What Are Friends For?
Social Bonds in Baboons, Humans, and Other Primates
Undergraduate discussion lunch with
Evolutionary Anthropologist Joan Silk
of the University of California, Los Angeles
Wednesday, Nov. 14, 12:30-1:45 p.m.
Hutton Honors College Great Room (811 E. Seventh St.)
SIGN-UP REQUIRED: See details below
What do close and lasting social bonds among primates tell us
about human friendships? Joan Silk has found that while many
animals live in groups, humans and other primates are unusual because
individuals establish close and lasting social bonds within their groups
and the capacity and motivation to establish and nurture such close
relationships have been significant factors in the evolution of
over millions of years. Such bonds are particularly pronounced in female
baboons, and data derived from long-term studies suggest that social
bonds help females cope more effectively with the stresses of everyday
life. Additionally, these findings closely parallel evidence that social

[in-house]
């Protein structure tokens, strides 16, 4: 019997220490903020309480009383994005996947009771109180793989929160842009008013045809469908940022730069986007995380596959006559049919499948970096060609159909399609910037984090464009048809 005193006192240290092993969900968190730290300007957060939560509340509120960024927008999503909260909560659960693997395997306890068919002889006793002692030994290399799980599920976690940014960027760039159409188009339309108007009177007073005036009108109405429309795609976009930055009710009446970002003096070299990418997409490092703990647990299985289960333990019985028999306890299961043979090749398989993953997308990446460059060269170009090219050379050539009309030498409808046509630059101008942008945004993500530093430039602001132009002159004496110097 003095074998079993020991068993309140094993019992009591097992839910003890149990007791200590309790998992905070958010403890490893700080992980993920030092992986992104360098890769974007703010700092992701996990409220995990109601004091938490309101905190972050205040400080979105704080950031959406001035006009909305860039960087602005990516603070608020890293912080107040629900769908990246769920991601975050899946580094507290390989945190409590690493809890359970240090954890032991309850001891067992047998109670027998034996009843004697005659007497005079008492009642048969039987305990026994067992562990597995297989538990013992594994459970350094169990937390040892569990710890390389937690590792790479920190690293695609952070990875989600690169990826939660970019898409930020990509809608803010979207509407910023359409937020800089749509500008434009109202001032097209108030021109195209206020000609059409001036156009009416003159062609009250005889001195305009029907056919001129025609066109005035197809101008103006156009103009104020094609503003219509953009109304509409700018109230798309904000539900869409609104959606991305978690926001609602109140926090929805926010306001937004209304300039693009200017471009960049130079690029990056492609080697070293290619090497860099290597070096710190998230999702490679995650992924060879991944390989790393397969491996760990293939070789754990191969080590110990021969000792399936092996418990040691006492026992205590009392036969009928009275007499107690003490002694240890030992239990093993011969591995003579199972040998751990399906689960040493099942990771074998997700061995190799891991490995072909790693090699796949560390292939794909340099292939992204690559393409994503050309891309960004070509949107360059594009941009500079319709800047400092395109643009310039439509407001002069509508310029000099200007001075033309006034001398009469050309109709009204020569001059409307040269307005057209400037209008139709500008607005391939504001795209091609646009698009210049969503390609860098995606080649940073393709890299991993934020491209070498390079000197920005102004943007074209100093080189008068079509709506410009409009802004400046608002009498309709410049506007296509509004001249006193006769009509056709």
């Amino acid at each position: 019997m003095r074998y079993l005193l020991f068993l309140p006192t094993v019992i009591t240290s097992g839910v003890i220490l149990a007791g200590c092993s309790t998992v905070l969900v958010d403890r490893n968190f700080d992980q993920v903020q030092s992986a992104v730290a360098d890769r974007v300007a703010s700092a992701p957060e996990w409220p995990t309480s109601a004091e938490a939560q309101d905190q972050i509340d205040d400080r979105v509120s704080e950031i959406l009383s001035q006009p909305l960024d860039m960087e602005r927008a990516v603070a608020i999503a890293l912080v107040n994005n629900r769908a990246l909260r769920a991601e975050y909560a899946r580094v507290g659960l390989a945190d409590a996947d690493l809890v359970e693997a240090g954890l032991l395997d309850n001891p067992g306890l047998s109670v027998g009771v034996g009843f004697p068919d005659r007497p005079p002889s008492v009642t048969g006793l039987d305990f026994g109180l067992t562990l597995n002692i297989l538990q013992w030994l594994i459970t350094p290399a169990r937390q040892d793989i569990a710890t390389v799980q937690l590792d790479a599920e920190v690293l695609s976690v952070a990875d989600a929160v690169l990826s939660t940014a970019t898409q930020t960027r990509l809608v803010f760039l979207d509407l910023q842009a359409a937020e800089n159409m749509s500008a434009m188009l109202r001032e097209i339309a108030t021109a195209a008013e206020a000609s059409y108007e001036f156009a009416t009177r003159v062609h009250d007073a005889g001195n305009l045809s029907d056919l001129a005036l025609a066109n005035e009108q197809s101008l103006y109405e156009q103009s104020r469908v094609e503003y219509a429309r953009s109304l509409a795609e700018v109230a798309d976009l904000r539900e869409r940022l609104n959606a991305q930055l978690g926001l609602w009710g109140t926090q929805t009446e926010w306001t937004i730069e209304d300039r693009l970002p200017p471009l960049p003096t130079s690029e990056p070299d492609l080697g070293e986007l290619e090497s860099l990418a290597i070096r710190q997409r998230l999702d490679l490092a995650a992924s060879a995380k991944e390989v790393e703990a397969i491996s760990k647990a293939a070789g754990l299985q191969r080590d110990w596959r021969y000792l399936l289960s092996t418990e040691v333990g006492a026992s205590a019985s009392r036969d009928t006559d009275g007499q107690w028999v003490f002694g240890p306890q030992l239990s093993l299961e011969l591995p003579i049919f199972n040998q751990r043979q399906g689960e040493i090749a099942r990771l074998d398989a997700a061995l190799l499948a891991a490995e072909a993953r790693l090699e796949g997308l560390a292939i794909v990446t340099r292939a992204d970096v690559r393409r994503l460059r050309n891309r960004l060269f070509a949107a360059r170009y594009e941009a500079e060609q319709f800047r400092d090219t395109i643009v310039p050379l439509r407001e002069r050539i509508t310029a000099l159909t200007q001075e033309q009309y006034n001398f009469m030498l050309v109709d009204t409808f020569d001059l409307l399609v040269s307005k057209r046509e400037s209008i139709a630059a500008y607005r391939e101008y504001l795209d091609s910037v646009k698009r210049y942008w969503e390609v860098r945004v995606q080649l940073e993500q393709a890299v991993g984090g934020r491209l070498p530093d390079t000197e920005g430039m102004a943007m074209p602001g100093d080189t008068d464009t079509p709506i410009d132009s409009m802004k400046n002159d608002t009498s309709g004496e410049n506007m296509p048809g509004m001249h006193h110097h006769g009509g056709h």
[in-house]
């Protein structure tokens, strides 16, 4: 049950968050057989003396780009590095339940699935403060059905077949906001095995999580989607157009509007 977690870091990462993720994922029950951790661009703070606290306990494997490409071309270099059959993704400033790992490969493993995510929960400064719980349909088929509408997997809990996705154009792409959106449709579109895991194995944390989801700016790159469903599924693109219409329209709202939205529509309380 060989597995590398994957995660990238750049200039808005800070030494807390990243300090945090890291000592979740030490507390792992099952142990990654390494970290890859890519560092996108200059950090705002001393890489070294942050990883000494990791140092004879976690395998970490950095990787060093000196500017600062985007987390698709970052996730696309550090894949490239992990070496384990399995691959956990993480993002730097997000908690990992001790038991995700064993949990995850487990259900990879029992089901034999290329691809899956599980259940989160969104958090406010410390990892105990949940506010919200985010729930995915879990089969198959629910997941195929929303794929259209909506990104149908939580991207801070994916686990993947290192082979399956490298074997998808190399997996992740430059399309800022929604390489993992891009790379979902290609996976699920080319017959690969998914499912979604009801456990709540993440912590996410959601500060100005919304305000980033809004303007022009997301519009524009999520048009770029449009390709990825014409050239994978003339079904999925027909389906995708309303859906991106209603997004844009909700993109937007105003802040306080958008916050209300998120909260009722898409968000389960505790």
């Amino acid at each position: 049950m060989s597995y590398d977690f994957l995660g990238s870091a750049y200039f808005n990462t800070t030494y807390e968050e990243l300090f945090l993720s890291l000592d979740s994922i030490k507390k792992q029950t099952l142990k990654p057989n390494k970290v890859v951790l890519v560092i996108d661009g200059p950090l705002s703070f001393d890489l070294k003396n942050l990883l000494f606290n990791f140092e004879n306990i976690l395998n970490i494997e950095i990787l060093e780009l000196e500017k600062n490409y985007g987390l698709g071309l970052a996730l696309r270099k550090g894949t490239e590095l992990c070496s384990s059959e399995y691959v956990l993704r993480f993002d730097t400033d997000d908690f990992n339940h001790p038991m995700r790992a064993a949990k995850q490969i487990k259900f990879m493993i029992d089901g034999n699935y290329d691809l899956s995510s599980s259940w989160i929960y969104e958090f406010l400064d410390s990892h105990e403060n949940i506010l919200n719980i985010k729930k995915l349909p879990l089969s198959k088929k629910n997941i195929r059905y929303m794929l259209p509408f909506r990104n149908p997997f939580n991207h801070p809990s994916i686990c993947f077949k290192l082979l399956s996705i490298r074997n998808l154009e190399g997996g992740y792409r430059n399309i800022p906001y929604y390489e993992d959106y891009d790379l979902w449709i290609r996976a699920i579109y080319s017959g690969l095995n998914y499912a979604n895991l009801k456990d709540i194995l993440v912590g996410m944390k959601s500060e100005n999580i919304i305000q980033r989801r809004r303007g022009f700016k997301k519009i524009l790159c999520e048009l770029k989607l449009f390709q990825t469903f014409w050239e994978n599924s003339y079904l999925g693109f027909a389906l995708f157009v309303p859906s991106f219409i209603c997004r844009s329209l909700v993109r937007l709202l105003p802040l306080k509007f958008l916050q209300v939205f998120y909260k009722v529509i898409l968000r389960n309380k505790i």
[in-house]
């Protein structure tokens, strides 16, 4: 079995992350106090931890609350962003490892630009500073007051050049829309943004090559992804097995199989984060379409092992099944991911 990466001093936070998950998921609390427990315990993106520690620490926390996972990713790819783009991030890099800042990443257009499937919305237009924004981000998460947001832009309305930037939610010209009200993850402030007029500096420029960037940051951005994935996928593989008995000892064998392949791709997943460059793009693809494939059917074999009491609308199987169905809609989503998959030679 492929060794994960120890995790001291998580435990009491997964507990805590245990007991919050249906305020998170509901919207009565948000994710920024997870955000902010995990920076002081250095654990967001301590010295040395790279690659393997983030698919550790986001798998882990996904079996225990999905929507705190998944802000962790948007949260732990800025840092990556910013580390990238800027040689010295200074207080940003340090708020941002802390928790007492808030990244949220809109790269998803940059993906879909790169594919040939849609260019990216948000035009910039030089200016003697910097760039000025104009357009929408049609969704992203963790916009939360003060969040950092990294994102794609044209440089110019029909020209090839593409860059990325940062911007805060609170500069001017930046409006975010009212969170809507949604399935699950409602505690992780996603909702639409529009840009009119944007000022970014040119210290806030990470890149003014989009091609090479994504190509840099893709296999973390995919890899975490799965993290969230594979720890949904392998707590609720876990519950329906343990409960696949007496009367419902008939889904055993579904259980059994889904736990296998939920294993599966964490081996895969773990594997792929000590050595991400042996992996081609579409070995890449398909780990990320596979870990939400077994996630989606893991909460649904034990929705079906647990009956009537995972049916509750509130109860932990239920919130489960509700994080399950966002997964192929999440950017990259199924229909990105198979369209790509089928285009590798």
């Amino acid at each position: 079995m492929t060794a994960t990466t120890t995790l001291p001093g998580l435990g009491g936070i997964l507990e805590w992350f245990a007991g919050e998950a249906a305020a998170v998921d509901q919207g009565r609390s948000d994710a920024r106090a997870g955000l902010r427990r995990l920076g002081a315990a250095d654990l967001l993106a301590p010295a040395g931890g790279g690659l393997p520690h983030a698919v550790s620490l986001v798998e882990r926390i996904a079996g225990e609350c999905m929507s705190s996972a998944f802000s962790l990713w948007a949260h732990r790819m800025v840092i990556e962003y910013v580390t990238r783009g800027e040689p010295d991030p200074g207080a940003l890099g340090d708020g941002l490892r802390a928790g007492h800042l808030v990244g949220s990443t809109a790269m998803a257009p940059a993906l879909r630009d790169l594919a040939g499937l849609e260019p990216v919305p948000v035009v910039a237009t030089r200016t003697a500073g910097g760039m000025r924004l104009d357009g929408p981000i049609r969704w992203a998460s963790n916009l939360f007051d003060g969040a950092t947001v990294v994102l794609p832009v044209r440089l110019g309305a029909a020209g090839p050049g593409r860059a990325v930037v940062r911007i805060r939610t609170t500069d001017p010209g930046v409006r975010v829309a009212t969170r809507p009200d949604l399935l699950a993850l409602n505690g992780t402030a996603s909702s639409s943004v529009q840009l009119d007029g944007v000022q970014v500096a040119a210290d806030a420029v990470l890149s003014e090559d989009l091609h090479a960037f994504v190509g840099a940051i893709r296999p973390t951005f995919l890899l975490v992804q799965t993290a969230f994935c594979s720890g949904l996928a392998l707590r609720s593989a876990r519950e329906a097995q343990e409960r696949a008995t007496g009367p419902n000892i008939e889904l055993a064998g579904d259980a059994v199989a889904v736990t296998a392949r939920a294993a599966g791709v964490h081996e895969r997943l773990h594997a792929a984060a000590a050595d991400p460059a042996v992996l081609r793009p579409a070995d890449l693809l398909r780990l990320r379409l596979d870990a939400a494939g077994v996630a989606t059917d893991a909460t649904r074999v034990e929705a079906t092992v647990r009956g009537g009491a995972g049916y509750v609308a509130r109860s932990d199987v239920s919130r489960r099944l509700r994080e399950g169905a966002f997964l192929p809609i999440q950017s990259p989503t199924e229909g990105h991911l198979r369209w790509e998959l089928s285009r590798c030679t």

ties have positive effects on physical and mental health in humans and
that the quality of the bonds are more important than the number. Bring
a friend (or two) and join us for lunch with Silk to discuss the
significance and benefits of close social relationships!
SIGN-UP INFO: If you are interested in attending this
undergraduate event, please check your schedule to make sure you are
available for the entire event and e-mail Anna Duquaine
(email@example.com), indicating you wish to sign up for the "Joan
Silk" program and include your name, e-mail address, year in school, and
field(s) of study. If you wish to bring a friend (or two), please
provide the information noted. Space is limited
so we will let you know by e-mail
if a space was available when you replied.
Silk is the fifth of seven primatologists
visiting campus this fall to deliver public lectures on primate behavior
as part of themester programming on Good Behavior, Bad Behavior:
Molecules to Morality. Her public lecture, "What are Friends For? The
Adaptive Value of Social Bonds," is scheduled for Thursday,
Nov. 15, 5:30-6:30 p.m., in Whittenberger
Auditorium, IMU. For
more information on
the lecture series, which is co-sponsored by the Center for the
Integrative Study of Animal Behavior, click here.
Please direct any questions about the series to its organizers,
anthropology Professors Michael Muehlenbein (firstname.lastname@example.org) and Kevin
Hunt (email@example.com). More information on Silk's work is available here.